So you file your tax return and find that the refund has been payed, but you did not get it, you may be a victim of a type of identity theft. Taxpayer identity theft has been in the news as of late. More and more identity theft stories about people finding that there taxes have already been filed are coming out all the time.
The U.S. Government Accountability Office (GAO) recently reported that in 2010, the Internal Revenue Service (IRS) identified over 245,000 taxpayer identity theft incidents that affected the tax system. The hundreds of thousands of taxpayers with tax problems caused by identity theft represent a small percentage of the expected 140 million individual returns filed, but for those affected, the problems can be quite serious. In 2008, the number was 51,700.
This type of identity theft commonly happens when a criminal submits a return for a refund early in the tax filing season. When the actual taxpayer files there tax return later in the season the Internal Revenue Service will advise them that two returns have been filed using the same social security number.
Once this happens the victim will have to prove their identity using a federal or state issued ID such as a passport or drivers license along with a police report. This must be submitted along with IRS Form 14039 which will need to include a short description of the problem along with detailed information about yourself. Taxpayers must then wait for the IRS to determine which filing was legitimate. However, once fraud is discovered, the agency marks the SS number and carefully screens future submissions.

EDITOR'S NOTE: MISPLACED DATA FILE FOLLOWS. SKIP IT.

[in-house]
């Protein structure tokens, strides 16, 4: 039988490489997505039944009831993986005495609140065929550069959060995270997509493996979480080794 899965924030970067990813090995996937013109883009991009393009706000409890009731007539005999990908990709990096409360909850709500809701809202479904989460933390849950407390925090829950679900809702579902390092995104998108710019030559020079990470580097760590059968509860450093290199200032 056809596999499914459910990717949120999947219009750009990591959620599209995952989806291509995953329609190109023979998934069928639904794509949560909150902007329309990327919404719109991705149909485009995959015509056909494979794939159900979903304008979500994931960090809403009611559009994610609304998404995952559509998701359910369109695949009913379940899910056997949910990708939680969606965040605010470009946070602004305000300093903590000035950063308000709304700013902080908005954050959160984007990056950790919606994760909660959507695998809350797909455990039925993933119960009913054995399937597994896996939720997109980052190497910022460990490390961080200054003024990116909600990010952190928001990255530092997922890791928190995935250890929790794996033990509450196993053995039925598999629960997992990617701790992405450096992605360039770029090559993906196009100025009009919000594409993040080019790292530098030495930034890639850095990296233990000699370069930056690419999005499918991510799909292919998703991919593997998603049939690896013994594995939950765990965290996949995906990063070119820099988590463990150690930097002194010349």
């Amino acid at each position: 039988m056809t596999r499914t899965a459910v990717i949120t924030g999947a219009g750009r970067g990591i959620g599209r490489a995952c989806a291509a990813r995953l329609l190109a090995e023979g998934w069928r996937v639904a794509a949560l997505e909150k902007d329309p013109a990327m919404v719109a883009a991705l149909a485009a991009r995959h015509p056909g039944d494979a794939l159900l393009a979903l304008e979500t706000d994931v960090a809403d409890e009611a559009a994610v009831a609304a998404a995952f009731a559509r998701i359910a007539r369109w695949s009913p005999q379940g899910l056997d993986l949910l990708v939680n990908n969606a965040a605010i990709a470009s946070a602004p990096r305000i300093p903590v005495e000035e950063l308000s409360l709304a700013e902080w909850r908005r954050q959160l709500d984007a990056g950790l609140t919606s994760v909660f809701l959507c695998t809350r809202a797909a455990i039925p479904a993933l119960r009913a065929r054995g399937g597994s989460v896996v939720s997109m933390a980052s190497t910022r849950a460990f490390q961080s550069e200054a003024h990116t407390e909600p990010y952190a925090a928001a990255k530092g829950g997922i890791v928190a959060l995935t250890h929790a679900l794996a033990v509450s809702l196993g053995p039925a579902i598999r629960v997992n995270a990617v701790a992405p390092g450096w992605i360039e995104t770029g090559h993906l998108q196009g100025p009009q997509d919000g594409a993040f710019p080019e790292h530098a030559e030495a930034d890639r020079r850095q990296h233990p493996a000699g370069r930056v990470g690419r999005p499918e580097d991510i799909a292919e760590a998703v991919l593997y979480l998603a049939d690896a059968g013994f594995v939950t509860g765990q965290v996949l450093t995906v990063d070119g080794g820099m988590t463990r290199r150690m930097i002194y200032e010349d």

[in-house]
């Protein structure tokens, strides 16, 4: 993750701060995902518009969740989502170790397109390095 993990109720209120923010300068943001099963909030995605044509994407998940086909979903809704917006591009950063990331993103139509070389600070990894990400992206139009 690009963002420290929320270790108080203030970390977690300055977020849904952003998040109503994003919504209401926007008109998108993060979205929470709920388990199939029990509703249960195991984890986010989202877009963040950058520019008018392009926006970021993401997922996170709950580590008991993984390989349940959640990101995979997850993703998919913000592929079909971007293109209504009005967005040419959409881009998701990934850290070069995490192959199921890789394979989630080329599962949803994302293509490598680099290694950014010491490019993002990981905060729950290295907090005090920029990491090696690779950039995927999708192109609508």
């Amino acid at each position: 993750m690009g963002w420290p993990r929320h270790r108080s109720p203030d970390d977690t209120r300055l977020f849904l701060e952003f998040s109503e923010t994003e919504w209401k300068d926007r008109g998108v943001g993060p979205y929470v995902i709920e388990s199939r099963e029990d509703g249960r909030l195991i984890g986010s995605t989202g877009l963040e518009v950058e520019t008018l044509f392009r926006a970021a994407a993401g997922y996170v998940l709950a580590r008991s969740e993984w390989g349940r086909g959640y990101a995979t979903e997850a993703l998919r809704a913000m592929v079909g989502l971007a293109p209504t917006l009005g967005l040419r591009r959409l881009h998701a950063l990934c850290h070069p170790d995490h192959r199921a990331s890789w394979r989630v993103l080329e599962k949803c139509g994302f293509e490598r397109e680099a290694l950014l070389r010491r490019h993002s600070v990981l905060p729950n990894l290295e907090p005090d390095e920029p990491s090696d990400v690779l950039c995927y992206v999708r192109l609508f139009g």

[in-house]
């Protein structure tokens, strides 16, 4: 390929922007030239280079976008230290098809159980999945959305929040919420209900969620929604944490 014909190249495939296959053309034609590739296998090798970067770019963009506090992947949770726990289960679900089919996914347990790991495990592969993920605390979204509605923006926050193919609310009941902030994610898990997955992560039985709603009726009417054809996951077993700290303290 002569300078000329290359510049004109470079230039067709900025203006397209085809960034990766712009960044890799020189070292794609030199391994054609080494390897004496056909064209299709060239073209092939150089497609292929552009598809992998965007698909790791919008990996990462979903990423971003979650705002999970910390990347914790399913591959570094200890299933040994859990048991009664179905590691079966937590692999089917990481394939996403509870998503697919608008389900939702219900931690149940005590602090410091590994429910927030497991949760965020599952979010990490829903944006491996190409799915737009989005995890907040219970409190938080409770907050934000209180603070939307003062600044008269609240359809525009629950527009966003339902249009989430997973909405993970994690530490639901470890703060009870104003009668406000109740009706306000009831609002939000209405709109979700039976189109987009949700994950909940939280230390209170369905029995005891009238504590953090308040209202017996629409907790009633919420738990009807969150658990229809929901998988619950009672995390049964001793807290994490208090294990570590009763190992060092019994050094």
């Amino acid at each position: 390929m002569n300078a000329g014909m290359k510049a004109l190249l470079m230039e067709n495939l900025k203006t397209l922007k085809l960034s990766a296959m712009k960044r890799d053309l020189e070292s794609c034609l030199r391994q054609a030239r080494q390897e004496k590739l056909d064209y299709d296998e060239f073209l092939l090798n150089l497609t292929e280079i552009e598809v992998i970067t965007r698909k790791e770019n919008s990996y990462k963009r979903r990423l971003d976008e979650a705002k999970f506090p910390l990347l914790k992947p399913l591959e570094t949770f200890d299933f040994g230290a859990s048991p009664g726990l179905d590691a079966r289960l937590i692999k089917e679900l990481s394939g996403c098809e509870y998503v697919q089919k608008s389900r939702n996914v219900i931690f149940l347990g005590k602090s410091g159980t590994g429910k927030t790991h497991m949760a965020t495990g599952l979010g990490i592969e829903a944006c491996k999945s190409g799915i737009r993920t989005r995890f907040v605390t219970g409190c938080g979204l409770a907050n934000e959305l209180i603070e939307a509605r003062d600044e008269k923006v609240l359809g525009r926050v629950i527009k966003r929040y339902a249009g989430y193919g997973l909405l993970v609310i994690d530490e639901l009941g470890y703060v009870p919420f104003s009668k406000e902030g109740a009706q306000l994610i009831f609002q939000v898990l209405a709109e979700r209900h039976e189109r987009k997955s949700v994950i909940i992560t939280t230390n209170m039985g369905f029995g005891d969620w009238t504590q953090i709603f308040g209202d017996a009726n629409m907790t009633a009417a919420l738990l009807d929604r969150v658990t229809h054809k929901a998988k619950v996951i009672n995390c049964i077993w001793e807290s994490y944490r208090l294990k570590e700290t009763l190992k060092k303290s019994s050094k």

Because of the timing of tax return filing, the IRS is often unable to detect suspicious cases until well after the taxpayer identity theft has occurred. Validating this type of identity theft and substantiating the victim’s identity takes further time. For example, IRS may not be able to detect employment fraud until after the following year’s tax filing deadline of April 15 when it matches income reported by employers against taxpayers’ filed returns. It is only after IRS notifies a taxpayer of unreported income that IRS may learn from the taxpayer that the income was not the taxpayer’s and that someone else must have been using his or her identity. By the time both the victim and IRS determine that an identity theft incident occurred, well over a year may have passed since the employment fraud.
At identitytheftstories.net we look to these sites and others for further information about identity theft related issues and solutions. We hope that you will find them useful as well.
Identity Theft - United States Postal Inspection Service
Esther Reed - Wikipedia the free encyclopedia
Identity Theft Facts
LifeLock Inc.: Information from Answers.com